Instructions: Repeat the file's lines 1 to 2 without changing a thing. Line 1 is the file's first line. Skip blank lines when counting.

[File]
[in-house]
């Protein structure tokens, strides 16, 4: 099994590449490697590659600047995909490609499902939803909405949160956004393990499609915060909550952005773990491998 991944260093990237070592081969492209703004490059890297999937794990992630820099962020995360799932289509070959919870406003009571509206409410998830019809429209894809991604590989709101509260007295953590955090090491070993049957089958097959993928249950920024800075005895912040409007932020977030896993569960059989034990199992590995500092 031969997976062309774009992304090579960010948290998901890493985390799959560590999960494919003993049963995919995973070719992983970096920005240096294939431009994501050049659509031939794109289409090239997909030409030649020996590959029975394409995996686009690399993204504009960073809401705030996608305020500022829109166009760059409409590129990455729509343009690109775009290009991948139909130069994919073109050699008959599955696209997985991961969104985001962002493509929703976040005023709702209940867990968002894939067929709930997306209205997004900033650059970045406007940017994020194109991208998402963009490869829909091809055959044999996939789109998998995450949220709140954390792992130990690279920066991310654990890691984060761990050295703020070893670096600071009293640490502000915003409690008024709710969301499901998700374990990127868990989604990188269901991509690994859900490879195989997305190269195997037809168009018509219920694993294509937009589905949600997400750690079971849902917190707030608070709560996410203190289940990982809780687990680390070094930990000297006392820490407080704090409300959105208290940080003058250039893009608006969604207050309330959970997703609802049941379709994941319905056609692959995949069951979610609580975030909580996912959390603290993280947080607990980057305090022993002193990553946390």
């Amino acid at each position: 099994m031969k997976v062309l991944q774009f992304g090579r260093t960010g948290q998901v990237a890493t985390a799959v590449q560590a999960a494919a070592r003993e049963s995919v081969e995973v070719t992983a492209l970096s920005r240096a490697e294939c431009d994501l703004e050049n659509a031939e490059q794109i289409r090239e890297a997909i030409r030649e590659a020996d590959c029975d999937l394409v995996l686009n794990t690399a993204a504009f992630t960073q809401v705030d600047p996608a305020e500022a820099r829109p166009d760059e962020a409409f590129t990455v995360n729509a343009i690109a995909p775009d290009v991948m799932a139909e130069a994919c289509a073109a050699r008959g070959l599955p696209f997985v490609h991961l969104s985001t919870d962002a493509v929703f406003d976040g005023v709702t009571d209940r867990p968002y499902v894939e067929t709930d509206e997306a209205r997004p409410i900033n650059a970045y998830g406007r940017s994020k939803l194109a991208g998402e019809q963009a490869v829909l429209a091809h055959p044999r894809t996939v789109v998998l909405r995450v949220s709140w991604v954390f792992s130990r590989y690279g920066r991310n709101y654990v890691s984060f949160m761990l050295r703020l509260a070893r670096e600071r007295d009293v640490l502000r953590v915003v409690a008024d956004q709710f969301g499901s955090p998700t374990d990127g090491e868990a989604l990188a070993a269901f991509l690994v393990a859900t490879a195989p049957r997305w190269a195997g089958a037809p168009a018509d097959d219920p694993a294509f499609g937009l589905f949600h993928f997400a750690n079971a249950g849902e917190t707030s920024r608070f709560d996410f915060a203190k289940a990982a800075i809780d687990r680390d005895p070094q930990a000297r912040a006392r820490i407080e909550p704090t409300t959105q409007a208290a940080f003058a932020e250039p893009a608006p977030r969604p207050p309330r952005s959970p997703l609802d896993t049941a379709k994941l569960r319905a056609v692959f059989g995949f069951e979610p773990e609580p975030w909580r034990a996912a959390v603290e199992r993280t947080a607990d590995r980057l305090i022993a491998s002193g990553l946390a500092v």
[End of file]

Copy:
[in-house]
């Protein structure tokens, strides 16, 4: 099994590449490697590659600047995909490609499902939803909405949160956004393990499609915060909550952005773990491998 991944260093990237070592081969492209703004490059890297999937794990992630820099962020995360799932289509070959919870406003009571509206409410998830019809429209894809991604590989709101509260007295953590955090090491070993049957089958097959993928249950920024800075005895912040409007932020977030896993569960059989034990199992590995500092 031969997976062309774009992304090579960010948290998901890493985390799959560590999960494919003993049963995919995973070719992983970096920005240096294939431009994501050049659509031939794109289409090239997909030409030649020996590959029975394409995996686009690399993204504009960073809401705030996608305020500022829109166009760059409409590129990455729509343009690109775009290009991948139909130069994919073109050699008959599955696209997985991961969104985001962002493509929703976040005023709702209940867990968002894939067929709930997306209205997004900033650059970045406007940017994020194109991208998402963009490869829909091809055959044999996939789109998998995450949220709140954390792992130990690279920066991310654990890691984060761990050295703020070893670096600071009293640490502000915003409690008024709710969301499901998700374990990127868990989604990188269901991509690994859900490879195989997305190269195997037809168009018509219920694993294509937009589905949600997400750690079971849902917190707030608070709560996410203190289940990982809780687990680390070094930990000297006392820490407080704090409300959105208290940080003058250039893009608006969604207050309330959970997703609802049941379709994941319905056609692959995949069951979610609580975030909580996912959390603290993280947080607990980057305090022993002193990553946390």